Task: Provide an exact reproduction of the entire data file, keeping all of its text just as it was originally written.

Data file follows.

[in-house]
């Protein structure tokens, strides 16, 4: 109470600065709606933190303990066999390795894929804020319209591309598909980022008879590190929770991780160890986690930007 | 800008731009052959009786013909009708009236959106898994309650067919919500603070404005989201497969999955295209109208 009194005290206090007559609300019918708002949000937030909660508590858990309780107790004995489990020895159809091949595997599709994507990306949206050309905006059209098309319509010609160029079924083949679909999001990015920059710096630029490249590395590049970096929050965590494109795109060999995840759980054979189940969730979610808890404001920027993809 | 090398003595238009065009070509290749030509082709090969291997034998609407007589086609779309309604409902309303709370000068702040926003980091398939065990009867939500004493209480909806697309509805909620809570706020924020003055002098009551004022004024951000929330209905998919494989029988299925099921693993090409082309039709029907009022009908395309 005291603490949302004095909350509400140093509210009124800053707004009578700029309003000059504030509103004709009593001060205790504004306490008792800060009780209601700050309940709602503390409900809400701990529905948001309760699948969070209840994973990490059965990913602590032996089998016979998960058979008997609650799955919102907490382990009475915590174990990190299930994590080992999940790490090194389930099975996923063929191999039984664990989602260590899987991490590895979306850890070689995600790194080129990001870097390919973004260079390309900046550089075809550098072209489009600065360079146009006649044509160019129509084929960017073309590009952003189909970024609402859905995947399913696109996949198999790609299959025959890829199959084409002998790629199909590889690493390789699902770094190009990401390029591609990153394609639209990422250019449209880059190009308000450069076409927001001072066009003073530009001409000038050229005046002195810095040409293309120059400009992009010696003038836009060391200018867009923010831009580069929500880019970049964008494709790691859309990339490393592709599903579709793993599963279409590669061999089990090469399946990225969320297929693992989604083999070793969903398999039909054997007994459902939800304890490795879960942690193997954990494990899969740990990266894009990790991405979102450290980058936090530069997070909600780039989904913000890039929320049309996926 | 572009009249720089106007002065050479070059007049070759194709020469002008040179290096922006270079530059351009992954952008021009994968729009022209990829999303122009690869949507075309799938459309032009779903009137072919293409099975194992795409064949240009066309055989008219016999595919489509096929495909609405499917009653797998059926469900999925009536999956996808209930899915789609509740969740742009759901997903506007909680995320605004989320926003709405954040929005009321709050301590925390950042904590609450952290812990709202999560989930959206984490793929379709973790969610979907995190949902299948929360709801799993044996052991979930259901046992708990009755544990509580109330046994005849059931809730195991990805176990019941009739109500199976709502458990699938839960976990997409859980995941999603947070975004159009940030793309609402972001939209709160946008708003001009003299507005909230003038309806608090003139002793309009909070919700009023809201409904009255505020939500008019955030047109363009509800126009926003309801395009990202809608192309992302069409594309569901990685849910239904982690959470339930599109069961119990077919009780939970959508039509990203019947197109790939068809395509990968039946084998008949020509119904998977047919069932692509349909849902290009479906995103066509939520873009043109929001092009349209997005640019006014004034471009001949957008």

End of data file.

[in-house]
């Protein structure tokens, strides 16, 4: 109470600065709606933190303990066999390795894929804020319209591309598909980022008879590190929770991780160890986690930007 | 800008731009052959009786013909009708009236959106898994309650067919919500603070404005989201497969999955295209109208 009194005290206090007559609300019918708002949000937030909660508590858990309780107790004995489990020895159809091949595997599709994507990306949206050309905006059209098309319509010609160029079924083949679909999001990015920059710096630029490249590395590049970096929050965590494109795109060999995840759980054979189940969730979610808890404001920027993809 | 090398003595238009065009070509290749030509082709090969291997034998609407007589086609779309309604409902309303709370000068702040926003980091398939065990009867939500004493209480909806697309509805909620809570706020924020003055002098009551004022004024951000929330209905998919494989029988299925099921693993090409082309039709029907009022009908395309 005291603490949302004095909350509400140093509210009124800053707004009578700029309003000059504030509103004709009593001060205790504004306490008792800060009780209601700050309940709602503390409900809400701990529905948001309760699948969070209840994973990490059965990913602590032996089998016979998960058979008997609650799955919102907490382990009475915590174990990190299930994590080992999940790490090194389930099975996923063929191999039984664990989602260590899987991490590895979306850890070689995600790194080129990001870097390919973004260079390309900046550089075809550098072209489009600065360079146009006649044509160019129509084929960017073309590009952003189909970024609402859905995947399913696109996949198999790609299959025959890829199959084409002998790629199909590889690493390789699902770094190009990401390029591609990153394609639209990422250019449209880059190009308000450069076409927001001072066009003073530009001409000038050229005046002195810095040409293309120059400009992009010696003038836009060391200018867009923010831009580069929500880019970049964008494709790691859309990339490393592709599903579709793993599963279409590669061999089990090469399946990225969320297929693992989604083999070793969903398999039909054997007994459902939800304890490795879960942690193997954990494990899969740990990266894009990790991405979102450290980058936090530069997070909600780039989904913000890039929320049309996926 | 572009009249720089106007002065050479070059007049070759194709020469002008040179290096922006270079530059351009992954952008021009994968729009022209990829999303122009690869949507075309799938459309032009779903009137072919293409099975194992795409064949240009066309055989008219016999595919489509096929495909609405499917009653797998059926469900999925009536999956996808209930899915789609509740969740742009759901997903506007909680995320605004989320926003709405954040929005009321709050301590925390950042904590609450952290812990709202999560989930959206984490793929379709973790969610979907995190949902299948929360709801799993044996052991979930259901046992708990009755544990509580109330046994005849059931809730195991990805176990019941009739109500199976709502458990699938839960976990997409859980995941999603947070975004159009940030793309609402972001939209709160946008708003001009003299507005909230003038309806608090003139002793309009909070919700009023809201409904009255505020939500008019955030047109363009509800126009926003309801395009990202809608192309992302069409594309569901990685849910239904982690959470339930599109069961119990077919009780939970959508039509990203019947197109790939068809395509990968039946084998008949020509119904998977047919069932692509349909849902290009479906995103066509939520873009043109929001092009349209997005640019006014004034471009001949957008």